Hòa’s products have not only been sold in Quảng Ngãi but in many other provinces and cities throughout the country. Moreover, they have been selected by the Provincial People’s Committee as local souvenirs for distinguished guests, and travelled to many countries worldwide, including Switzerland, Italy, the UK and Germany.
Hòa is nurturing a plan to build a stilt house of her own where she will exhibit Hrê cultural heritage to all visitors to Teng Village. VNS
Vietnamese workers’ lives in lay-offs: Surviving a week on $4
One day in early August, an unusual silence reigned over Alley 58 on Street 5 in Tan Tao District, Binh Tan, known as the ‘rental housing center’ in Ho Chi Minh City.
Many workers had to return the lodging to the homeowners after they were laid off.
Notices about rooms for rent were posted more densely accordingly.
However, in the eyes of the workers who stay, there are great concerns.
In recent months, their working hours have been cut and they have no chance to work overtime to earn more money.
Trying to make ends meet
Nguyen Thi Thao, 35, from the Mekong Delta province of Dong Thap, sits sadly on a row of stone chairs outside a room for rent and says that in all the 17 years she has been a worker, she has never received wages as low as they are at the moment.
Since the COVID-19 pandemic, the number of overtime hours she works has gradually reduced.
As an employee of PouYuen Company, a Nike and Adidas shoe supplier in Binh Tan District, Thao no longer has the opportunity to work extra hours. In addition, Fridays and Saturdays are now days off.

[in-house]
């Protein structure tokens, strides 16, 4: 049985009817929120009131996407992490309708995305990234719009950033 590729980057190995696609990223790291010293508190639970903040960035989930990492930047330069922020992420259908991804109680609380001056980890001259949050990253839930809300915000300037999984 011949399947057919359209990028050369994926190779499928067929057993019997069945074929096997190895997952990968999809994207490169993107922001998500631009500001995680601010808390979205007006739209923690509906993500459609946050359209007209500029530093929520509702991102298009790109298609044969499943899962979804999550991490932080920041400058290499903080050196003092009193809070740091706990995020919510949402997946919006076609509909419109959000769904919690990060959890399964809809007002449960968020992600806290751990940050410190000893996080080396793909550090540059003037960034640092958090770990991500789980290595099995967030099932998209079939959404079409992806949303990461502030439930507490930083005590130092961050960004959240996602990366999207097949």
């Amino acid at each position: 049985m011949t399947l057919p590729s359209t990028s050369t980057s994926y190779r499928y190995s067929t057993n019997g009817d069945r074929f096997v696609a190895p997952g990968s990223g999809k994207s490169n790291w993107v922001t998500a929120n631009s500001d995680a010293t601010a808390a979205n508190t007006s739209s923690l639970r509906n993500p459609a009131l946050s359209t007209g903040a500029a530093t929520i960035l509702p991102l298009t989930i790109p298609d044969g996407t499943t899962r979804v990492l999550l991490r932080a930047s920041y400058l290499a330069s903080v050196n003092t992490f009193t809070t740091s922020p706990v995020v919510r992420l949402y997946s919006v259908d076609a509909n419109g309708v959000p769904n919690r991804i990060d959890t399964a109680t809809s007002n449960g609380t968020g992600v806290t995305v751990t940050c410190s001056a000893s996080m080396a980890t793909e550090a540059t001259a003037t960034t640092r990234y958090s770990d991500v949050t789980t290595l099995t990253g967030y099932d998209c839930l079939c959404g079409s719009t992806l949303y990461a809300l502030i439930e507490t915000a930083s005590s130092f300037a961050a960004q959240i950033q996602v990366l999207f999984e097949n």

Although she is still employed, Thao is really worried about her eight-year-old child’s school fees and other needs in light of the reduced and uncertain salary.
According to tenants who live nearby, there have been many going-away parties recently, as many workers have had to return their rooms after being laid off time and again.
In an effort to avoid returning to their hometowns, many unemployed workers have had to find alternative jobs, such as working on construction sites or as waiters in restaurants and the like.
Not only workers but also merchants and lottery sellers are struggling because they cannot sell as much as they used to.
“In the past, the demand for rental housing here was so great that many people could not find a vacant room. But many sit empty now,” Thao says, looking at the row of rental rooms where she lives.
Thao shares the difficult living conditions with Tran Van Hoa, 55, who dwells in the same alley as her.
Hoa’s workshop was closed on May 20, leaving more than 70 percent of the workers jobless, while the remaining 30 percent were transferred to another workshop, he said.
Hoa is still lucky to keep his job, but he can only work four days a week because the working hours have been cut.
“There is not even enough work for the workers during normal hours anymore, let alone asking them to work overtime,” Hoa said, adding that his wife, who works at the same company, has run into trouble as well.
The couple left the north-central province of Thanh Hoa for Ho Chi Minh City to find work when they were young.
After working for PouYuen Vietnam Company Limited for over 15 years, they spend all the rest of their salary after deducting living expenses on their three children’s education.
While about ten years ago, working as a laborer only made Hoa physically tired, now he also lives in worry and anxiety because he fears losing his job one day and cannot predict his total monthly income either.
|Thuy Linh saves every penny to send money to her mother, who lives in her hometown, to pay for her children’s school fees. Photo: Dieu Qui / Tuoi Tre|
US$4.2 to survive for a week
Living far from Hoa in Alley 44 on Bui Van Ba Street in District 7, Ho Chi Minh City, 26-year-old Thuy Linh from the Mekong Delta province of Soc Trang and her husband scrape a living.
Linh is employed by a firm that manufactures fans for export at Tan Thuan Export Processing Zone in Tan Thuan Dong Ward, District 7.